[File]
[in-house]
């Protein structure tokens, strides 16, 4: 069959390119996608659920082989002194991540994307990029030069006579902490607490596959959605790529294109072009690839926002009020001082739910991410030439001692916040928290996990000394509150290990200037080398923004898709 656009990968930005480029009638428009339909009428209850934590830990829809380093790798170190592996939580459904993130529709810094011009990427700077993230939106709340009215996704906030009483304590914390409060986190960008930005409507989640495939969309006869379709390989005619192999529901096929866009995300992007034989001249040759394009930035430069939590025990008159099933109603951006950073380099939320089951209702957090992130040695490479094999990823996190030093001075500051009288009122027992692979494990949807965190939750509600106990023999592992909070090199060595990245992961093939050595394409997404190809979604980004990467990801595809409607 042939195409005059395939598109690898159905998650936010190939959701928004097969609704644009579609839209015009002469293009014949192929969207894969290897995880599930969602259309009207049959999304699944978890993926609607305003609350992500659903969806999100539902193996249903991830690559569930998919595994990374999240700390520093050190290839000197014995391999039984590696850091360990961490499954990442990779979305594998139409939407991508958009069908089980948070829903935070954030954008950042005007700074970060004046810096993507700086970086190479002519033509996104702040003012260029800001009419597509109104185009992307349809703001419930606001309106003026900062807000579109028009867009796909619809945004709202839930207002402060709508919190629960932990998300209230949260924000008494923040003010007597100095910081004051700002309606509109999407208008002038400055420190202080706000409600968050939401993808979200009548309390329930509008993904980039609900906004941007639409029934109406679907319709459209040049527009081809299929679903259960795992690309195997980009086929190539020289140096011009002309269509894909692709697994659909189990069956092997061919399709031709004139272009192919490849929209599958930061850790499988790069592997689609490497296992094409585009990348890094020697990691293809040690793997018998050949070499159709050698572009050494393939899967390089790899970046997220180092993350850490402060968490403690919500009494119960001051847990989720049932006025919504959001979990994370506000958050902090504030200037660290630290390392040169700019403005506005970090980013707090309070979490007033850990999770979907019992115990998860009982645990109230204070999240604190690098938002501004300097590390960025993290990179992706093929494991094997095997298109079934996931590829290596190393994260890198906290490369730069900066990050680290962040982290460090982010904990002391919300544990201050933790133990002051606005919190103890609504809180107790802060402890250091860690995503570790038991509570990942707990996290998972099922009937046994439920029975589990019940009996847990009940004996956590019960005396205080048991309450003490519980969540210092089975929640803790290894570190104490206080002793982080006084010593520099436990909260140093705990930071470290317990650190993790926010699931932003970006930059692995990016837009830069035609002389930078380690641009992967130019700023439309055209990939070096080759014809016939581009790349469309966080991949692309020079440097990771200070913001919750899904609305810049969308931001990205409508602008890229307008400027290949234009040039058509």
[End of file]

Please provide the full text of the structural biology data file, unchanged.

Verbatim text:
[in-house]
């Protein structure tokens, strides 16, 4: 069959390119996608659920082989002194991540994307990029030069006579902490607490596959959605790529294109072009690839926002009020001082739910991410030439001692916040928290996990000394509150290990200037080398923004898709 656009990968930005480029009638428009339909009428209850934590830990829809380093790798170190592996939580459904993130529709810094011009990427700077993230939106709340009215996704906030009483304590914390409060986190960008930005409507989640495939969309006869379709390989005619192999529901096929866009995300992007034989001249040759394009930035430069939590025990008159099933109603951006950073380099939320089951209702957090992130040695490479094999990823996190030093001075500051009288009122027992692979494990949807965190939750509600106990023999592992909070090199060595990245992961093939050595394409997404190809979604980004990467990801595809409607 042939195409005059395939598109690898159905998650936010190939959701928004097969609704644009579609839209015009002469293009014949192929969207894969290897995880599930969602259309009207049959999304699944978890993926609607305003609350992500659903969806999100539902193996249903991830690559569930998919595994990374999240700390520093050190290839000197014995391999039984590696850091360990961490499954990442990779979305594998139409939407991508958009069908089980948070829903935070954030954008950042005007700074970060004046810096993507700086970086190479002519033509996104702040003012260029800001009419597509109104185009992307349809703001419930606001309106003026900062807000579109028009867009796909619809945004709202839930207002402060709508919190629960932990998300209230949260924000008494923040003010007597100095910081004051700002309606509109999407208008002038400055420190202080706000409600968050939401993808979200009548309390329930509008993904980039609900906004941007639409029934109406679907319709459209040049527009081809299929679903259960795992690309195997980009086929190539020289140096011009002309269509894909692709697994659909189990069956092997061919399709031709004139272009192919490849929209599958930061850790499988790069592997689609490497296992094409585009990348890094020697990691293809040690793997018998050949070499159709050698572009050494393939899967390089790899970046997220180092993350850490402060968490403690919500009494119960001051847990989720049932006025919504959001979990994370506000958050902090504030200037660290630290390392040169700019403005506005970090980013707090309070979490007033850990999770979907019992115990998860009982645990109230204070999240604190690098938002501004300097590390960025993290990179992706093929494991094997095997298109079934996931590829290596190393994260890198906290490369730069900066990050680290962040982290460090982010904990002391919300544990201050933790133990002051606005919190103890609504809180107790802060402890250091860690995503570790038991509570990942707990996290998972099922009937046994439920029975589990019940009996847990009940004996956590019960005396205080048991309450003490519980969540210092089975929640803790290894570190104490206080002793982080006084010593520099436990909260140093705990930071470290317990650190993790926010699931932003970006930059692995990016837009830069035609002389930078380690641009992967130019700023439309055209990939070096080759014809016939581009790349469309966080991949692309020079440097990771200070913001919750899904609305810049969308931001990205409508602008890229307008400027290949234009040039058509």